Court of Appeals of Ohio, Eighth District, Cuyahoga
Criminal Appeal from the Cuyahoga County Court of Common
Pleas Case No. CR-17-622929-A.
Michael C. O'Malley, Cuyahoga County Prosecuting
Attorney, and Christopher D. Schroeder, Assistant Prosecuting
Attorney, for appellee.
Patituce & Associates, L.L.C., Joseph C. Patituce, and
Megan Patituce, for appellant.
JOURNAL ENTRY AND OPINION
D.CELEBREZZE, JR, JUDGE.
1} Defendant-appellant, Jeffrey Scullin, Jr., brings
the instant appeal challenging his convictions for aggravated
murder, murder, felonious assault, tampering with evidence,
making false alarms, and endangering children. Specifically,
appellant argues that the trial court erred in denying his
motion to suppress and motion to compel discovery. After a
thorough review of the record and law, this court affirms.
Factual and Procedural History
2} The instant matter arose from the murder of
Melinda Pleskovic (hereinafter "victim") on October
23, 2017, at her residence in Strongsville, Ohio. The victim
was a 49-year-old school teacher.
3} On October 23, 2017, police were dispatched to
the victim's residence regarding a possible stabbing.
Upon arriving at the home, officers found the victim laying
on the kitchen floor. The victim was unresponsive and
bleeding profusely. She had sustained approximately 35 stab
wounds and two gunshot wounds. The victim was transported to
Southwest General Hospital where she was pronounced dead at
approximately 9:00 p.m. (Tr. 156.)
4} The responding officers also encountered the
victim's husband Bruce Pleskovic, the victim's son,
appellant at the residence. Appellant was engaged to the
victim's daughter, and he was living in the basement of
the victim's home at the time of the murder. Officers
spoke with the victim's husband and appellant at the
scene. Furthermore, officers obtained and executed search
warrants for the residence, three vehicles that were parked
in the driveway when officers arrived on scene, and cell
phones belonging to the victim, her husband, and appellant.
5} The following day, officers searched one of the
vehicles that was parked in the driveway, a Chevrolet
Silverado truck, that appellant had been driving at the time
of the incident. Officers discovered a knife inside the truck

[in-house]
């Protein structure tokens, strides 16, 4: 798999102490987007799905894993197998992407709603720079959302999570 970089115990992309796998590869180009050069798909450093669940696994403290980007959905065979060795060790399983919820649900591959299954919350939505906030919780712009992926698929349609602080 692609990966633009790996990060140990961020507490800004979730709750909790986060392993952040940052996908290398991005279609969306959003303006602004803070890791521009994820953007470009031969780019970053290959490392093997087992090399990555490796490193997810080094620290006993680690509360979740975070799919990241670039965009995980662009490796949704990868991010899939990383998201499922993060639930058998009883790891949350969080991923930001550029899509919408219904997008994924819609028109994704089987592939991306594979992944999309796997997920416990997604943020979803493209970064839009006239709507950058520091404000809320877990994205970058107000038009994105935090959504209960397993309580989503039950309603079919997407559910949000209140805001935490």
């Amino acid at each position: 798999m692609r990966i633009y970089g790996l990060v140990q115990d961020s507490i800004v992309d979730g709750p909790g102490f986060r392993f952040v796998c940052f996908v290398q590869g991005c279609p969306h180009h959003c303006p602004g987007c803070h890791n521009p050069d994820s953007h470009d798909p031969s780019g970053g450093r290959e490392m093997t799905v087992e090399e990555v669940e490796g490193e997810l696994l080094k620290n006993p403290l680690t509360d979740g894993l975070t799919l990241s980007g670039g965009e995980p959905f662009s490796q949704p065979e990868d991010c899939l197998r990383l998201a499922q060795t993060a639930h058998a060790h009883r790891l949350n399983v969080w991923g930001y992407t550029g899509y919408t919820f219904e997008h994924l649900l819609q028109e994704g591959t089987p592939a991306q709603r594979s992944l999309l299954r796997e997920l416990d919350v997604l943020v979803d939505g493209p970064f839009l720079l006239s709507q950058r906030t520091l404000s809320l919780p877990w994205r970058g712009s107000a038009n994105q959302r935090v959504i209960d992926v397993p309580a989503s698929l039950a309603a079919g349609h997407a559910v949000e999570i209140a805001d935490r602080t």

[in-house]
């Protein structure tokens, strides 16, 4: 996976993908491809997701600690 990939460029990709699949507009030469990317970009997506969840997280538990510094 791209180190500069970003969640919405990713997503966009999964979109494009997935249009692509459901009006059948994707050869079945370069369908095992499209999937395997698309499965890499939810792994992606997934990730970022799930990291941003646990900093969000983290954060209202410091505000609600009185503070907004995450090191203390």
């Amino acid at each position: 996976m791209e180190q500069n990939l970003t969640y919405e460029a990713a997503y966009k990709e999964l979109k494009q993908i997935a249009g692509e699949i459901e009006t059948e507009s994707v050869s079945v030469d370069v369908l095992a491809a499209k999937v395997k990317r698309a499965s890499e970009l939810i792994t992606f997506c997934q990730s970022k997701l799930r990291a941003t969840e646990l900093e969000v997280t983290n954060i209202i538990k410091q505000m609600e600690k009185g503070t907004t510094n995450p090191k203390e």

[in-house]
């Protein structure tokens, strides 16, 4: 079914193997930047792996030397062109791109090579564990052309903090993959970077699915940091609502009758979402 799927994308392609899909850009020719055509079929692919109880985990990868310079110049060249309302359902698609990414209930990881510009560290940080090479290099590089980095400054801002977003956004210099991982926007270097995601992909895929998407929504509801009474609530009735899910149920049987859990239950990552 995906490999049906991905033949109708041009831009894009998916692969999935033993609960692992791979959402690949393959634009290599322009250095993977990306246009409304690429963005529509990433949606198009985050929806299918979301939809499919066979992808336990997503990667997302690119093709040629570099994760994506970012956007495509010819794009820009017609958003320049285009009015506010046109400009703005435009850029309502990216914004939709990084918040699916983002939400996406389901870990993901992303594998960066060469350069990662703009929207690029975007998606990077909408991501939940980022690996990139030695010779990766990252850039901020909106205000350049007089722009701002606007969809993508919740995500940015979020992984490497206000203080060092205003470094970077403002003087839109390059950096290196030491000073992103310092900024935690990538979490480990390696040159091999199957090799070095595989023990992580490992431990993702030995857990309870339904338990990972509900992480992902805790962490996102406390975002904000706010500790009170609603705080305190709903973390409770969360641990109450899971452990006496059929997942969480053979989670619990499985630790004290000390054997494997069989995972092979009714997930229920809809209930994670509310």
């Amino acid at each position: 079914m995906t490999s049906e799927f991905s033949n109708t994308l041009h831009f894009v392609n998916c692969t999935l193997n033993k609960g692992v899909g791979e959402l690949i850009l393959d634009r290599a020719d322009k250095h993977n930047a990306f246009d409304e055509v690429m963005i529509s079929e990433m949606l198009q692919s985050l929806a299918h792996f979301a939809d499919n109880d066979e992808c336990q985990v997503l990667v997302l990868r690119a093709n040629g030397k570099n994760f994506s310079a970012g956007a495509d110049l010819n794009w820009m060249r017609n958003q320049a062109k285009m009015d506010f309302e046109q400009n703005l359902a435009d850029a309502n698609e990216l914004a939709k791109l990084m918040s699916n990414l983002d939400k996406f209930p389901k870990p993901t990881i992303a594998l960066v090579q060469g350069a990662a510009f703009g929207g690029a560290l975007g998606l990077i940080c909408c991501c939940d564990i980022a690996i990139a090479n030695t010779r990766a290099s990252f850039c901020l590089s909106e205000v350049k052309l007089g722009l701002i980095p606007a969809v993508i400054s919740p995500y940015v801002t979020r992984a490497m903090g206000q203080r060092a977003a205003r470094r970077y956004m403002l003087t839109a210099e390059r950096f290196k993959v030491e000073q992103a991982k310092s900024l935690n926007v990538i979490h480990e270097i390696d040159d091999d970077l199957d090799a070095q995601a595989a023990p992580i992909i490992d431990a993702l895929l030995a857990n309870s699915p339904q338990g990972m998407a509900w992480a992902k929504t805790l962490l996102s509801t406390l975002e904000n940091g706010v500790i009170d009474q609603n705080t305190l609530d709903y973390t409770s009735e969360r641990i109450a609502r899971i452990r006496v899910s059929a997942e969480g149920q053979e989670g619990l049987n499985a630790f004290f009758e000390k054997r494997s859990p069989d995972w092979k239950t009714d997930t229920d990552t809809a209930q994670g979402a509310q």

that had "some red staining" on the blade. (Tr.
101.) Preliminary testing of the red substance confirmed that
it was human blood.
6} The knife was submitted to the medical
examiner's office for DNA analysis. DNA testing revealed
that the victim's DNA was present on the knife's
blade and handle, and appellant's DNA was present on the
knife's handle. After receiving the results of the DNA
testing, officers obtained a warrant for appellant's
7} On October 31, 2017, after obtaining the DNA
testing results and a warrant for appellant's arrest,
officers asked appellant to come to the Strongsville Police
Department. Appellant was initially interviewed by
Strongsville Police Detective Ron Stolz. During this
interview, appellant was placed under arrest.
8} Subsequently, Lance Fragomeli, an FBI special
agent and polygraph examiner, interviewed appellant and also
administered a polygraph examination. After taking the
polygraph examination, appellant ultimately confessed to
stabbing and shooting the victim. Appellant informed the
police that he put the gun with which he shot the victim in a
Buick LeSabre, and that the vehicle was parked in the
driveway of his parents' house. Appellant provided
officers with consent to search the LeSabre.
9} Officers searched the LeSabre and recovered a
.357 revolver and a pair of sweatpants containing blood
stains inside. Ballistic testing confirmed that the victim
had been shot by the .357 revolver that was recovered from
the LeSabre. DNA testing of the revolver indicated that
appellant's DNA was on the handle, barrel, and trigger of
the gun. Furthermore, DNA testing of the sweatpants recovered
from the LeSabre indicated that appellant's DNA was
present on the waistband and the blood stains on the pants
were the victim's blood. (Tr. 232.)
10} On November 8, 2017, the Cuyahoga County Grand
Jury returned a seven-count indictment against appellant
charging him with (1) aggravated murder, in violation of R.C.
2903.01(A); (2) murder, in violation of R.C. 2903.02(B); (3)
felonious assault, in violation of R.C. 2903.11(A)(1); (4)
felonious assault, in violation of R.C. 2903.11(A)(2); (5)
tampering with evidence, in violation of RC. 2921.12(A)(1),